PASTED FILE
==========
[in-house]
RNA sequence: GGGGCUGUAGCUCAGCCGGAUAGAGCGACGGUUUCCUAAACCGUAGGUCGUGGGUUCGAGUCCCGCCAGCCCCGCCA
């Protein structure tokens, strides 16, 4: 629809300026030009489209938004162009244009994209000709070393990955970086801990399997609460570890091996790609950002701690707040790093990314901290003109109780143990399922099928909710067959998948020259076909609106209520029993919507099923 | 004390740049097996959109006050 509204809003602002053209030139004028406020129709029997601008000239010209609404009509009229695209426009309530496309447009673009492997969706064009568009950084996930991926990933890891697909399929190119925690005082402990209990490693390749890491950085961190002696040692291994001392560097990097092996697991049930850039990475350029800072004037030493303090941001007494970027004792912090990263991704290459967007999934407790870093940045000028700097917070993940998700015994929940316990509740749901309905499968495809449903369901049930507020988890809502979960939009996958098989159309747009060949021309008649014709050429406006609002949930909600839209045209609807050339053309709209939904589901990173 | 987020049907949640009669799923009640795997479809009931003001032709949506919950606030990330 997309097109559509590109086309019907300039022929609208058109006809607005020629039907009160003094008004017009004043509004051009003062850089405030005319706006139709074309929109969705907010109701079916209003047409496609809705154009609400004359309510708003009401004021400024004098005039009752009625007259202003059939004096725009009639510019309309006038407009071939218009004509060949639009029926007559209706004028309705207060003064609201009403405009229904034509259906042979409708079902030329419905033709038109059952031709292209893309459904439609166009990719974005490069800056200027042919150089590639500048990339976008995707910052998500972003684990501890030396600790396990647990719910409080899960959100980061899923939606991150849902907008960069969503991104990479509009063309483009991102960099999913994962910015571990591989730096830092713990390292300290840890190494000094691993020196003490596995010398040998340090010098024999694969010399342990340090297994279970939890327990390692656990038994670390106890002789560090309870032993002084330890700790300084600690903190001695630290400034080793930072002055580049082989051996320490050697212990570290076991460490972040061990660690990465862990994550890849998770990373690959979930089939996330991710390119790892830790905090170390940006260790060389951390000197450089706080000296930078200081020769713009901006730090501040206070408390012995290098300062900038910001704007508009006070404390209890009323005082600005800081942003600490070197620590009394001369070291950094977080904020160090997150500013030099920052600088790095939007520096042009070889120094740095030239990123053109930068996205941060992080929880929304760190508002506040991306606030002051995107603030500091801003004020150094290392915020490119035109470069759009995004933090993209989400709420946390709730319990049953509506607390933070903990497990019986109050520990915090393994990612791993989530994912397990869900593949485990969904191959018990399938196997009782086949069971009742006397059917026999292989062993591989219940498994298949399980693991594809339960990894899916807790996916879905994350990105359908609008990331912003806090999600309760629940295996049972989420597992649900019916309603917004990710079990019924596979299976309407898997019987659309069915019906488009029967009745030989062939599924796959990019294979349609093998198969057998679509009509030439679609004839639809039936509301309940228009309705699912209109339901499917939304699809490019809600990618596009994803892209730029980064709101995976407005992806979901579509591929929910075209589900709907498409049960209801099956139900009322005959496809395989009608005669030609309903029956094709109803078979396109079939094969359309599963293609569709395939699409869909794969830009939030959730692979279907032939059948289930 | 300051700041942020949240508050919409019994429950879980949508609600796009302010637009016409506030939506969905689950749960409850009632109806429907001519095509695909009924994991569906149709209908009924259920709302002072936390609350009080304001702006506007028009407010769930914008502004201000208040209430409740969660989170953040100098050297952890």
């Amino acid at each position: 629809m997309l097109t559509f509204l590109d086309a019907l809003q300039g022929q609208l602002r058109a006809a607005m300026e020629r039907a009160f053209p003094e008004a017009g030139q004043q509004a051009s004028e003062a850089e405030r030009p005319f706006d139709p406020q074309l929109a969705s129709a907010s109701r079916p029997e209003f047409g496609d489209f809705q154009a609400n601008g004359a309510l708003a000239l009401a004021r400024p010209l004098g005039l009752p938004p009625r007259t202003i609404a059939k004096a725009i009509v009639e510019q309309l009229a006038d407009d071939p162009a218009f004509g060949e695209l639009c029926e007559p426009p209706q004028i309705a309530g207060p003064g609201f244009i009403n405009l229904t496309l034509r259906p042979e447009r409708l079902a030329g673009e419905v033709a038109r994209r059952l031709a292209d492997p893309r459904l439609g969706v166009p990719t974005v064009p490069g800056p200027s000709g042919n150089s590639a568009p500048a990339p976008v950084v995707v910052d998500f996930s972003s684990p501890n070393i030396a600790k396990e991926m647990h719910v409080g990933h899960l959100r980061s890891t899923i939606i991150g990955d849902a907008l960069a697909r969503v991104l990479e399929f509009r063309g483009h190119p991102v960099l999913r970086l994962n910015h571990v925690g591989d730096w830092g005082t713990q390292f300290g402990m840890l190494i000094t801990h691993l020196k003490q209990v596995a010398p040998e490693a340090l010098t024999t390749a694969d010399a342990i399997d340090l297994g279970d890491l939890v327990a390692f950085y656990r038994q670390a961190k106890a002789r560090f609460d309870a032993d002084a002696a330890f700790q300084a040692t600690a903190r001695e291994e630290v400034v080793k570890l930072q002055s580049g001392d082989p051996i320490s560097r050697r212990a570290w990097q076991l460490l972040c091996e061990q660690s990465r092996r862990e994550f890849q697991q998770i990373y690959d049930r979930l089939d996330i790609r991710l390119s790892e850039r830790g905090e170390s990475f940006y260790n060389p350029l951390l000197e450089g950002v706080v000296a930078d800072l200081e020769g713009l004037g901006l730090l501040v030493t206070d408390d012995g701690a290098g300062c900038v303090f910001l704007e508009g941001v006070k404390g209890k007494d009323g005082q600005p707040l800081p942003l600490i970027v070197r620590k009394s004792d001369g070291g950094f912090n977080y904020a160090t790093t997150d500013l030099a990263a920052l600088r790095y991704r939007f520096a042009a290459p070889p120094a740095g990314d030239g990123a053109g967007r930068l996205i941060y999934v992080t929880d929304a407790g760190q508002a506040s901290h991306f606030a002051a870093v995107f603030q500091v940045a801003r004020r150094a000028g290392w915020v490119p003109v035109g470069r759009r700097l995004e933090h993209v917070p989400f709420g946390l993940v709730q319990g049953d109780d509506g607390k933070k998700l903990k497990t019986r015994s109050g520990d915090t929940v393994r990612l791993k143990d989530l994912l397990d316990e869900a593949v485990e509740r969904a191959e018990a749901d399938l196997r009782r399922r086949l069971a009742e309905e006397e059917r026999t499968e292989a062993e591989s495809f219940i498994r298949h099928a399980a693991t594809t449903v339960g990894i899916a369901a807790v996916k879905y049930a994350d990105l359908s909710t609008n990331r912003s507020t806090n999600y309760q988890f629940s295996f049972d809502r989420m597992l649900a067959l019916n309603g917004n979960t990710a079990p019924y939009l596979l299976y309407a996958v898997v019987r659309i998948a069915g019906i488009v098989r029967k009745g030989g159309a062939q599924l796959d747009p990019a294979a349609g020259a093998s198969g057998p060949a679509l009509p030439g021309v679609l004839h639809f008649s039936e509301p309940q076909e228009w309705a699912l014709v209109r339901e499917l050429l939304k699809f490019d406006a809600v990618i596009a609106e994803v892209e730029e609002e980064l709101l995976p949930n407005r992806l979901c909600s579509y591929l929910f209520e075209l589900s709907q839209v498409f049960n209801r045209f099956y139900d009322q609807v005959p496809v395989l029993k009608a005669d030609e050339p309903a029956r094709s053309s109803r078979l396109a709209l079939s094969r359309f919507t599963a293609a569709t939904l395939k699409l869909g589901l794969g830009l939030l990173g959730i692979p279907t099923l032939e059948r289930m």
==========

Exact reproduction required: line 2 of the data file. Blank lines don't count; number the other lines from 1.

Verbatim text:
RNA sequence: GGGGCUGUAGCUCAGCCGGAUAGAGCGACGGUUUCCUAAACCGUAGGUCGUGGGUUCGAGUCCCGCCAGCCCCGCCA